DuPage County is not the most diverse place  nor is the most integrated but it is pretty wealthy, has a number of good school districts, and has lots of jobs (across a range of sectors). It also has a reputation of being quite conservative and wasn’t that open to non-whites in the decades after World War II. Yet, I don’t find it too surprising that it would be a good place for social mobility though I imagine this might differ quite a bit across communities within the county.

The second study mentioned above looks at the Moving To Opportunity program which didn’t have immediate influence for adults who move but may just have good long-term impacts for kids. Read more about the latest findings here.

Are Forest Preserves really about maintaining property values and quality of life, not protecting nature?

Each day on the way to and from work I drive past multiple Forest Preserve properties. They are generally green and open, providing a relaxing scene under the rising sun or after a long day. Yet, how much are they really about preserving or protecting nature as opposed to improving the quality of life of suburbanites? Are these two goals antithetical to each other?

The DuPage County Forest Preserve – alongside others in the Chicago metropolitan region – has been aggressive over the decades in purchasing land. The pace of acquisition picked up after World War II in the era of mass suburbanization where development eventually spread throughout all of Cook, DuPage, and Lake County. See an animation here of the land acquired by the DuPage County Forest Preserve since 1920.

The mission of the organization is stated here:

As mandated by the Illinois Downstate Forest Preserve Act, our mission is “to acquire and hold lands containing forests, prairies, wetlands, and associated plant communities or lands capable of being restored to such natural conditions for the purpose of protecting and preserving the flora, fauna and scenic beauty for the education, pleasure and recreation of its citizens.”

The mission mentions both nature and citizens. But, one way to look at the acquisitions is that they enhance the quality of life of wealthier residents by providing green and/or open space that will not be developed, offering recreational opportunities, and raising property values for nearby housing and not just for those that border the properties but for numerous developments who don’t have to contend with more nearby developments. Of course, forest preserves and parks can be used by residents of all class backgrounds. Yet, taking away all of the land from possible development means that affordable housing – already limited in wealthier places like DuPage County – may be even less possible. Property values are always lurking in the background of development decisions in the suburbs and I suspect it is relevant here.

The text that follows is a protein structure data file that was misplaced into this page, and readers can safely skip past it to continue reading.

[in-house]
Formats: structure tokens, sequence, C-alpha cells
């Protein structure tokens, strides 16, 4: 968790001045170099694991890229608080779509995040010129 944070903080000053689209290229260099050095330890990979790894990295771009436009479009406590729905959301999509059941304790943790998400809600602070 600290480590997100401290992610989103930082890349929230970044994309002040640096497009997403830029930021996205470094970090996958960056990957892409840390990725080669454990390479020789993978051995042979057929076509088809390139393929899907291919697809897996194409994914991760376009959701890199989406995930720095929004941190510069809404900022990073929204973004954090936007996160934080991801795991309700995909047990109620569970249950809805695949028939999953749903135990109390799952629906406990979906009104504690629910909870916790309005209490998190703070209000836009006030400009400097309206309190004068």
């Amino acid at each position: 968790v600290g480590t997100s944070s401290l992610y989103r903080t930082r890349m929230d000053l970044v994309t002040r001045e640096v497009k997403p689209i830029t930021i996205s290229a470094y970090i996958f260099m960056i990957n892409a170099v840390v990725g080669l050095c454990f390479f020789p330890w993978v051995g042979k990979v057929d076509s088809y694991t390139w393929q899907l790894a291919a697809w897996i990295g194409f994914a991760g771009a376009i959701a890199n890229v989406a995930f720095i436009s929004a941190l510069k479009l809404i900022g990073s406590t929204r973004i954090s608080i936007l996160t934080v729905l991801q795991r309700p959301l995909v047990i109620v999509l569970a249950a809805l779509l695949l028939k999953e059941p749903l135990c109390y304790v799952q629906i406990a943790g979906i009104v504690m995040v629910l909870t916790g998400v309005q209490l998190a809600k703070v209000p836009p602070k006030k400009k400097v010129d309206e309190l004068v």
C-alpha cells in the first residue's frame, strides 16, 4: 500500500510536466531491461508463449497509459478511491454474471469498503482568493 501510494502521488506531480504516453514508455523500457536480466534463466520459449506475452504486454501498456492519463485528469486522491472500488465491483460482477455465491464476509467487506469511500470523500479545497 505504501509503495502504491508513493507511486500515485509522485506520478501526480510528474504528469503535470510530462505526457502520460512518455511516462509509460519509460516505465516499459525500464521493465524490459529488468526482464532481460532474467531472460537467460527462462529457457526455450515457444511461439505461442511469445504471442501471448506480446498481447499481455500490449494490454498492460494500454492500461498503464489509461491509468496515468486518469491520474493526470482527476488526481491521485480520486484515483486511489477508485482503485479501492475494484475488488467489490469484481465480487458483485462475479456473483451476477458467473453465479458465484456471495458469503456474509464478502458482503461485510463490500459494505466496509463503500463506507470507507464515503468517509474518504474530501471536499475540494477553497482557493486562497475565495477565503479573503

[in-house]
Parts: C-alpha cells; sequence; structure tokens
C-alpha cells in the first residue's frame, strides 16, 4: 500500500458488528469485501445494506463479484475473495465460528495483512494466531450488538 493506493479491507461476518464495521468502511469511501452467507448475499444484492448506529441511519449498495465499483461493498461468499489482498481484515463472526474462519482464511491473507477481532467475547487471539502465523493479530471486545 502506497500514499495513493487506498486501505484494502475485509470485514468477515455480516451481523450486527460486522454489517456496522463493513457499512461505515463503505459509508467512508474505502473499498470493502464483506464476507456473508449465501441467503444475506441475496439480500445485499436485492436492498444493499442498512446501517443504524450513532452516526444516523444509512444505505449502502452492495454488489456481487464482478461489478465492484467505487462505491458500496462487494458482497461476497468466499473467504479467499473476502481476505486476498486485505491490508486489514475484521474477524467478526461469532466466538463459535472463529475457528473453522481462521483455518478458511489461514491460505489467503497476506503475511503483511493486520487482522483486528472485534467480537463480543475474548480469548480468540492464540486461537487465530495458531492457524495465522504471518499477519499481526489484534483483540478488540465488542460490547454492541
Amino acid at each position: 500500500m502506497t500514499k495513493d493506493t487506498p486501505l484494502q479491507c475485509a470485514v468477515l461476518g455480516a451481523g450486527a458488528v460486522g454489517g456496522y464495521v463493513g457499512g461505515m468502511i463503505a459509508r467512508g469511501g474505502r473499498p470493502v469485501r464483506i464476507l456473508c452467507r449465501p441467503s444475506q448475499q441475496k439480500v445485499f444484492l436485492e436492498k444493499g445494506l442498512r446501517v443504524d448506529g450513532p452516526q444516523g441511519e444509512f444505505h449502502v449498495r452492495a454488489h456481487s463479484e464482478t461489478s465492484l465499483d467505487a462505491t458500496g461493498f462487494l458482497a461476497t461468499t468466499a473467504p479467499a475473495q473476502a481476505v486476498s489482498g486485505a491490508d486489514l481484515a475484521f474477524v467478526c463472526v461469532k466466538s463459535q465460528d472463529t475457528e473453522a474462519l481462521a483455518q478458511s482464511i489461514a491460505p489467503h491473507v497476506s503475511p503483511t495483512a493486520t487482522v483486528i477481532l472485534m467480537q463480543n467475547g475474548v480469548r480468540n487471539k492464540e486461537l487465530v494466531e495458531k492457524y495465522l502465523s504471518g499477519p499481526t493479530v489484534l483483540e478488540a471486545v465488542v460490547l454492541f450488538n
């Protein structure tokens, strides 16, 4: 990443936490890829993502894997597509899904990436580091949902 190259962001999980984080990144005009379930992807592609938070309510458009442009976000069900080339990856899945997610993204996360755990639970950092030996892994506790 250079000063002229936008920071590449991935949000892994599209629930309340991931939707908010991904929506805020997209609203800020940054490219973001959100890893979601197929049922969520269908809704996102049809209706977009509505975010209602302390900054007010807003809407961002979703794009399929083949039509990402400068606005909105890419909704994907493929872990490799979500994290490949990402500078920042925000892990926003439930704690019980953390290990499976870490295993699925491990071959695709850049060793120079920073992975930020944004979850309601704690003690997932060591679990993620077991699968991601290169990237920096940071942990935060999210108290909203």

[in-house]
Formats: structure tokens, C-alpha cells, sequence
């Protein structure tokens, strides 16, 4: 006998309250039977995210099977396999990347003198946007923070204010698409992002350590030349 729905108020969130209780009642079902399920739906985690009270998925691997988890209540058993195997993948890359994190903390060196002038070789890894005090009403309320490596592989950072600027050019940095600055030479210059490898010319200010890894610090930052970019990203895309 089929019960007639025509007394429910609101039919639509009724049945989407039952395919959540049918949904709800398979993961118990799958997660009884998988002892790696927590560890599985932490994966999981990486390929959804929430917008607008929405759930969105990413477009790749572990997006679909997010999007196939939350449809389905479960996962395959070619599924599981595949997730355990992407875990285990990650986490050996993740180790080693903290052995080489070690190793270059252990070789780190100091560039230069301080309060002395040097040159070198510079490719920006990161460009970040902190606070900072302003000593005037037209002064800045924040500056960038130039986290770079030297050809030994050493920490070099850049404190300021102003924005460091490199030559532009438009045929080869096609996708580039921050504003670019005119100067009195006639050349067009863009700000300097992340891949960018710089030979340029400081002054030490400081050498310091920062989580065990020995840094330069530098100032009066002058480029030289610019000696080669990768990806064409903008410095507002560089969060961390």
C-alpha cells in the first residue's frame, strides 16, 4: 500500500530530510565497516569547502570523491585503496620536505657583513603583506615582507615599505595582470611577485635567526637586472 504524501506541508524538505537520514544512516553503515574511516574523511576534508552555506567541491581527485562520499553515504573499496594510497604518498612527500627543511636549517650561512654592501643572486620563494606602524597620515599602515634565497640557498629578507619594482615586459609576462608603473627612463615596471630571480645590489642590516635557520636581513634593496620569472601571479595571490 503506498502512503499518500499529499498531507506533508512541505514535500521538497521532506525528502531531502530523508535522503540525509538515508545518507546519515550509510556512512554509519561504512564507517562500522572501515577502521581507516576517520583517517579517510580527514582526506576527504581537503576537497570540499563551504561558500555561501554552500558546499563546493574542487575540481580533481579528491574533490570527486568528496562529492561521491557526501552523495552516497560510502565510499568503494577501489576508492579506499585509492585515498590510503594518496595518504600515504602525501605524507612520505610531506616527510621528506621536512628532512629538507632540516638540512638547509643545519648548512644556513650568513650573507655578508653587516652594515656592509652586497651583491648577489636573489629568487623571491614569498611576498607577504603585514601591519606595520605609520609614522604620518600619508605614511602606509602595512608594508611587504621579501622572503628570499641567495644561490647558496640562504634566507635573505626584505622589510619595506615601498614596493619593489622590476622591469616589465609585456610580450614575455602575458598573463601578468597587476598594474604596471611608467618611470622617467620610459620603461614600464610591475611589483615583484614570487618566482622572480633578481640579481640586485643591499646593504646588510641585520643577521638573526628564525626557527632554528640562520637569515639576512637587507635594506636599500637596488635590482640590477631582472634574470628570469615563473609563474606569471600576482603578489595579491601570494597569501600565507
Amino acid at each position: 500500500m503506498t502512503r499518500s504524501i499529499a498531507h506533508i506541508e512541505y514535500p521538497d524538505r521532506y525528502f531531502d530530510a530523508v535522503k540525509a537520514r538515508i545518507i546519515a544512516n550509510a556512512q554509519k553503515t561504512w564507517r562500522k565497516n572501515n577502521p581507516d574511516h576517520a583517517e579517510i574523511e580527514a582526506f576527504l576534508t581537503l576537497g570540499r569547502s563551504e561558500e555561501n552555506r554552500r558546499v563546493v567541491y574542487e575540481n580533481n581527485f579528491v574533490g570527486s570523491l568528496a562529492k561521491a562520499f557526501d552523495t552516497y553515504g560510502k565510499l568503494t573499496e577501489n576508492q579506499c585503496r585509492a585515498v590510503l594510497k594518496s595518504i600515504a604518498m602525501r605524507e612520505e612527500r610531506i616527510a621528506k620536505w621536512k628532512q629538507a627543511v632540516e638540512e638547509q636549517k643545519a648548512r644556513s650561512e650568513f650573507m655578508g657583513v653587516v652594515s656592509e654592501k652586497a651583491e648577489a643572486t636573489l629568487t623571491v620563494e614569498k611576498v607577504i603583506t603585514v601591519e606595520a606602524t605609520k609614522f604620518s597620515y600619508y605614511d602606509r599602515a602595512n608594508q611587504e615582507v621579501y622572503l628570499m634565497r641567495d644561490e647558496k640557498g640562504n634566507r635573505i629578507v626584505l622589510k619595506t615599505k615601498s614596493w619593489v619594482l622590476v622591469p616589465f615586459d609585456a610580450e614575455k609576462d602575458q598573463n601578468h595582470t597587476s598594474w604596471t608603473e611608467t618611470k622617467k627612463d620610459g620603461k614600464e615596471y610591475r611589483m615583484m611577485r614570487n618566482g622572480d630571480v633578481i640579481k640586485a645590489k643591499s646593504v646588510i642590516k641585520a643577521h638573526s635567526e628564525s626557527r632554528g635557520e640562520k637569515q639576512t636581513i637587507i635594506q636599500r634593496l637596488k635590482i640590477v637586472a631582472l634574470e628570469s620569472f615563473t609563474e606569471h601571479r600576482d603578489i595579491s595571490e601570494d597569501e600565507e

Additionally, “protecting and preserving” nature is a tricky business. It is not exactly in a “natural state” as human beings have been in the area for at least hundreds of years going back to the first white settlers in the 1830s and Native American groups as least a few decades before that. These Forest Preserves present a particular kind of nature, one that this is never too far from busy roads, housing developments, tricky water run-off situations, and pollution. This is made more clear in the term sometimes used of “open space” where concerned suburbanites want empty land.

In the end, do suburbanites really desire Forest Preserves for the mediated nature they provide or the enhanced quality of life they bring? The answer might be both but we rarely discuss the implications of the second reason.

Anachronistic county fair in the midst of urbanized DuPage County?

The DuPage County Fair starts today and offers typical county fair activities:

For five days every July, DuPage County residents get a chance to step into a world dominated by monster trucks, bucking broncos and guys who like to smash their cars into other guys who like to smash their cars…

In addition to the animal exhibits, the carnival rides, the vendors and all sorts of food, this year’s fair offers shows each day, some of which require extra fees. A quick look at some of the best:

• Monster Truck shows at 2:30 and 6:30 p.m. Wednesday; free with admission;

• Michael Lynch from TV’s “The Voice” at 8 p.m. Thursday; free with admission;

• Rodeo at 1 and 6:30 p.m. Saturday; $8 admission;

• Demolition Derby at 1 and 7:30 p.m. Sunday; $8 admission.

DuPage County does have roots in farming and country living. First settled in the 1830s, the county was relatively unpopulated, the city of Chicago didn’t have that many people, and the railroad didn’t come until the late 1840s. But, much of the rural land disappeared after World War II as the population jumped from over 154,000 in 1950 to over 930,000 today. While the DuPage County Forest Preserve has been active in these decades acquiring land, much of this is green space, not agricultural land.

At the least, the DuPage County Fair reminds residents of the county’s roots even if the county now revolves more around white-collar businesses.